Subject Headings: Humorous nonfiction; GLBTQ humor; American humor; Paris (France); Anecdotes—Humorous

Appeal: Humorous, witty, charming, entertaining, self-deprecating, curmudgeonly, nostalgic, sardonic, ironic, leisurely-paced, clever, conversational, storytelling, cultural commentary, wry observations, read by author, empathetic characters, underdog themes

3 terms that best describe this book: Sharp, witty, conversational

3 Relevant Non-Fiction Works and Authors

A Supposedly Fun Thing I’ll Never Do Again, by David Foster Wallace (A collection of wryly humorous essays on childhood, vacationing and other cultural observations)

The Partly Cloudy Patriot (Audio CD), by Sarah Vowell (Witty, quirky essays with a keen eye for observation and history, the audio edition features a cast of noted readers like Conan O’Brien, Stephen Colbert, Michael Chabon and the author herself, with music from quirky popsters They Might Be Giants)

A Woman Trapped in a Woman’s Body: (Tales from a Life of Cringe), by Lauren Weedman (Humorous, self-deprecating, confessional memoir from a former Daily Show correspondent)

3 Relevant Fiction Works and Authors

After the Plague: Stories, by T. Coraghessan Boyle (Series of ironic and darkly humorous tales of contemporary life)

The Adrian Mole Diaries, by Sue Townsend (Humorous, touching diary of a 13-year-old boy who writes down his daily experiences and observations)

A Long Way Down, by Nick Hornby (A dark comedy, themes of suicide, angst, depression and promiscuity, sharp wit)


The Lost City of Z: A Tale of Deadly Obsession in the Amazon

April 14, 2010

Author: David Grann (Read by: Mark Deakins)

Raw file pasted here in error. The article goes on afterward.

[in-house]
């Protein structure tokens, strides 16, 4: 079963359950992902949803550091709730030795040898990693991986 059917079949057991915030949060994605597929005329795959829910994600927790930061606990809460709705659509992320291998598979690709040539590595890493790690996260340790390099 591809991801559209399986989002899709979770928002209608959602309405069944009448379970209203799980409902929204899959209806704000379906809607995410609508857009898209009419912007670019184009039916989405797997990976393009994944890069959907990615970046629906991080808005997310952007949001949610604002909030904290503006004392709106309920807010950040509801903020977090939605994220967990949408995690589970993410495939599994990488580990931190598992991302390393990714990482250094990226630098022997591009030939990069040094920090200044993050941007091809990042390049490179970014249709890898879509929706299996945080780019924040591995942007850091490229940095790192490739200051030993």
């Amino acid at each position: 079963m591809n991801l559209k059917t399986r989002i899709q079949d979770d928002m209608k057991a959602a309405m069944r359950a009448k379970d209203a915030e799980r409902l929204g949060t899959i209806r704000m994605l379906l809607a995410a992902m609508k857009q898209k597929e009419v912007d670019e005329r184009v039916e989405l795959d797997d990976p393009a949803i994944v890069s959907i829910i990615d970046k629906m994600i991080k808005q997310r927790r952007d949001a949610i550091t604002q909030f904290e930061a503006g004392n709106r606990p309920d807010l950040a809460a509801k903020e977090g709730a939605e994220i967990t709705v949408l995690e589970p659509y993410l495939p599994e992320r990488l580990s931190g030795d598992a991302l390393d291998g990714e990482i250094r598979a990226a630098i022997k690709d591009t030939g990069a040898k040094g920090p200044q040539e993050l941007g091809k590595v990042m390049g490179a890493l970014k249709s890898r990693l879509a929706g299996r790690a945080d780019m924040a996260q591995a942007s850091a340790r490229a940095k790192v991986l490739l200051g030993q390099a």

Title: The Lost City of Z: A Tale of Deadly Obsession in the Amazon

Genre: Nonfiction

Publication date: 2009

Number of Discs: 8

Number of pages: 448

Geographical setting: New York City, England, South America

Time period: Late 1800’s-Early 1900’s, Early 2000’s

Series: No

Plot summary: Percy Harrison Fawcett wrestled anacondas, fostered relationships with natives and mapped uncharted territories in South America in a time where sea monsters were completely plausible. The stories of his travels followed him everywhere and his trip to find the lost city of “Z” seemed destined to only add to his grandeur. Sadly it turned his tale from heroic to mysterious as Fawcett, his song and his son’s best friend were never heard from again.

Decade’s later journalist David Grann stumbled across this story and decided to find out what happened to the explorer who many claimed could never be killed. This is no average research book however as Grann decides to get out of the library stacks and into the Amazon to do what so many actual explorers had died trying – uncover Fawcett’s fate and find the Lost City of Z. Relaying Grann’s story, Mark Deakins gives the listener the experience of a wonderful History Channel documentary, engaging, calm and authoritative he draws you in till the very end.

Subject headings: Early Exploration, Coming of Age, South America, Journalism, Royal Geographical Society of London, Expeditions, Historical

Appeal: self deprecating, informative, engaging, authoritative, steady, detailed, well-developed, descriptive, deliberate, layered, inspiring, passionate, character centered, detailed setting, multiple plot lines, multiple points of view

3 terms that best describe this book: solid, thorough, compelling

Similar works:


Lost Trails, Lost Cities by Percy Harrison Fawcett:  Fawcett’s experiences from his explorations, edited by his son Brian. (Exploration stories, historical accounts, first person)

The Burning Season: The Murder of Chico Mendes and the Fight for the Amazon Rain Forest by Andrew Revkin: A modern day look at what Fawcett fought for – protection of the environment and peoples of the Amazon. (Amazon, true story, dramatic)

They Lived to Tell the Tale: True Stories of Modern Adventure from the Legendary Explorers Club by The Explorers Club & Jan Jarboe Russell: Fantastic accounts of journeys to the ocean floor all the way to outer space. (Spectacular, engaging, true stories)


The Land Beyond Time: Adventure in the Amazon by Alexander Molnar Jr.: Stranded in the Amazon, survivors of a plane crash must battle each other, tribes and the jungle. (Amazon, exciting, fast paced)

The Exploration of the Colorado River and Its Canyons by John Wesley Powell: A classic in American exploration writing. (Exploration, fast paced, historical fiction)

Explorers of the New Century by Magnus Mills: Exploring the unknown with a mysterious twist. (Mystery, exploration, science fiction)

Name: Michael Ann